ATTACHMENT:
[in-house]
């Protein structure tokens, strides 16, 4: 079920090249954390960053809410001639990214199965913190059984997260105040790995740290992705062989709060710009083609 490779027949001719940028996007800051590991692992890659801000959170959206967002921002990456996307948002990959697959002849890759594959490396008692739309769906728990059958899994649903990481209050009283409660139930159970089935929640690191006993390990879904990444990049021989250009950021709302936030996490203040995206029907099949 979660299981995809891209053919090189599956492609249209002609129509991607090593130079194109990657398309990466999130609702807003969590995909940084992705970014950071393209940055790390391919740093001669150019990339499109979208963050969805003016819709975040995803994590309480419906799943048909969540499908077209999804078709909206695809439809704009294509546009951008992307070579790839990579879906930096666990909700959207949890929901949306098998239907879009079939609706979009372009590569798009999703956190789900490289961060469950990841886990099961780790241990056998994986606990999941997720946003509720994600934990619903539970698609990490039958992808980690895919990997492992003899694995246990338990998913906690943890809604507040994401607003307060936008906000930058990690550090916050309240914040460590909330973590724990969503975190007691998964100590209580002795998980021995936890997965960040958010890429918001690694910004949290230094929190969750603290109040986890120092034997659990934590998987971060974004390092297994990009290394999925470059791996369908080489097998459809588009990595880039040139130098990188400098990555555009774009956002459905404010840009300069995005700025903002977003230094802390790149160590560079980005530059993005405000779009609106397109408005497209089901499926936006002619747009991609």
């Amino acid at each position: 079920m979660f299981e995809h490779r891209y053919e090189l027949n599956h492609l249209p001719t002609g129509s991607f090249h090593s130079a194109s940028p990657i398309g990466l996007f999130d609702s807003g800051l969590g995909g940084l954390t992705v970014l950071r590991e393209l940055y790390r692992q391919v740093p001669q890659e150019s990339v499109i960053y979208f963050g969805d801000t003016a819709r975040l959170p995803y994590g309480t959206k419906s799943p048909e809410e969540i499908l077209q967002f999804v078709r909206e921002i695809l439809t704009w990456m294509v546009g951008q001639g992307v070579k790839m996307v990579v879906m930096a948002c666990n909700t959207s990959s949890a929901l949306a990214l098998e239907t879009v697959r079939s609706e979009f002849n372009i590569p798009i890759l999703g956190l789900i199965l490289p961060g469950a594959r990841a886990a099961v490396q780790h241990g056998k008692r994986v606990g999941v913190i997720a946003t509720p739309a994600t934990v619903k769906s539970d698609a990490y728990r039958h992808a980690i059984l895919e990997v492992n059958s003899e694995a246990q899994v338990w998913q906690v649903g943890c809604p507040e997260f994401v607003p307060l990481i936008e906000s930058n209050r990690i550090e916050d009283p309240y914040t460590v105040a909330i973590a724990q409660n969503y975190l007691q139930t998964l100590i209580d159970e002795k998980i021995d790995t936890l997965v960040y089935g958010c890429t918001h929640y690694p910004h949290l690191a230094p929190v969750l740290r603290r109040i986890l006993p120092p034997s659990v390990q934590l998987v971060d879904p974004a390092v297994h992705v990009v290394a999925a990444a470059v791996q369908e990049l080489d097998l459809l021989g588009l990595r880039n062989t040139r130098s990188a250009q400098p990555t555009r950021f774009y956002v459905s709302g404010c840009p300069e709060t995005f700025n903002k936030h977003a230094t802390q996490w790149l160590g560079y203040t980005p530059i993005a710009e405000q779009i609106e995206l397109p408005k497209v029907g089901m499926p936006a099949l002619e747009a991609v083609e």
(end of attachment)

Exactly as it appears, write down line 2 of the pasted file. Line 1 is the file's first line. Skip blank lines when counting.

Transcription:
């Protein structure tokens, strides 16, 4: 079920090249954390960053809410001639990214199965913190059984997260105040790995740290992705062989709060710009083609 490779027949001719940028996007800051590991692992890659801000959170959206967002921002990456996307948002990959697959002849890759594959490396008692739309769906728990059958899994649903990481209050009283409660139930159970089935929640690191006993390990879904990444990049021989250009950021709302936030996490203040995206029907099949 979660299981995809891209053919090189599956492609249209002609129509991607090593130079194109990657398309990466999130609702807003969590995909940084992705970014950071393209940055790390391919740093001669150019990339499109979208963050969805003016819709975040995803994590309480419906799943048909969540499908077209999804078709909206695809439809704009294509546009951008992307070579790839990579879906930096666990909700959207949890929901949306098998239907879009079939609706979009372009590569798009999703956190789900490289961060469950990841886990099961780790241990056998994986606990999941997720946003509720994600934990619903539970698609990490039958992808980690895919990997492992003899694995246990338990998913906690943890809604507040994401607003307060936008906000930058990690550090916050309240914040460590909330973590724990969503975190007691998964100590209580002795998980021995936890997965960040958010890429918001690694910004949290230094929190969750603290109040986890120092034997659990934590998987971060974004390092297994990009290394999925470059791996369908080489097998459809588009990595880039040139130098990188400098990555555009774009956002459905404010840009300069995005700025903002977003230094802390790149160590560079980005530059993005405000779009609106397109408005497209089901499926936006002619747009991609």